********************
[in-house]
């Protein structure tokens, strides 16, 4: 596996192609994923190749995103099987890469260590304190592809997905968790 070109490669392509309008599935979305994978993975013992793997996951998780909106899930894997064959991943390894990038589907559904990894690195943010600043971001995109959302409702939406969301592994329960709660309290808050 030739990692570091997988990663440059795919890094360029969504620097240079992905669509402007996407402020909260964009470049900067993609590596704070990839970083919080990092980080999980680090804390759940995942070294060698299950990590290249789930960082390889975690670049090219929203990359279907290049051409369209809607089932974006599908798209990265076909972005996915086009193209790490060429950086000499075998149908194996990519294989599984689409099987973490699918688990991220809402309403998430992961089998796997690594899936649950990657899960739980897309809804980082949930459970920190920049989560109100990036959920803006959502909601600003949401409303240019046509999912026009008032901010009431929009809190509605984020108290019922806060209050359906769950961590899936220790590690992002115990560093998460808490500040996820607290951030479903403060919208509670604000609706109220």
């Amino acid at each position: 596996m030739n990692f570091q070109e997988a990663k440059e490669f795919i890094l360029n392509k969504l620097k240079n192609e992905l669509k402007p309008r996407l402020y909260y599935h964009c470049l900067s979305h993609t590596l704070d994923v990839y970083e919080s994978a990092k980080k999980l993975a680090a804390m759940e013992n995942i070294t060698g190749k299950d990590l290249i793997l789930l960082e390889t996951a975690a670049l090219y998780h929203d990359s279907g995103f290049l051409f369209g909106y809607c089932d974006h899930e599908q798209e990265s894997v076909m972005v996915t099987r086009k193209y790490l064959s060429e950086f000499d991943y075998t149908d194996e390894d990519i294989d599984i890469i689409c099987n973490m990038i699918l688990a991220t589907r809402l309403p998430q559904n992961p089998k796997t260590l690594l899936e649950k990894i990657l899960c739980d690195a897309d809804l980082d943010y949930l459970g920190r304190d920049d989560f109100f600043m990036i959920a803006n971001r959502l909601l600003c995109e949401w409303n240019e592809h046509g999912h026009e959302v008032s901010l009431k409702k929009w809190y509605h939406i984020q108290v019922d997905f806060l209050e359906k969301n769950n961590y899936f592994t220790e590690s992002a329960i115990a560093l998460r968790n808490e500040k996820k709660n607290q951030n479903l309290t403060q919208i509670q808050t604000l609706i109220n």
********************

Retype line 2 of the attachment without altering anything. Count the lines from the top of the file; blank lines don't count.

């Protein structure tokens, strides 16, 4: 596996192609994923190749995103099987890469260590304190592809997905968790 070109490669392509309008599935979305994978993975013992793997996951998780909106899930894997064959991943390894990038589907559904990894690195943010600043971001995109959302409702939406969301592994329960709660309290808050 030739990692570091997988990663440059795919890094360029969504620097240079992905669509402007996407402020909260964009470049900067993609590596704070990839970083919080990092980080999980680090804390759940995942070294060698299950990590290249789930960082390889975690670049090219929203990359279907290049051409369209809607089932974006599908798209990265076909972005996915086009193209790490060429950086000499075998149908194996990519294989599984689409099987973490699918688990991220809402309403998430992961089998796997690594899936649950990657899960739980897309809804980082949930459970920190920049989560109100990036959920803006959502909601600003949401409303240019046509999912026009008032901010009431929009809190509605984020108290019922806060209050359906769950961590899936220790590690992002115990560093998460808490500040996820607290951030479903403060919208509670604000609706109220």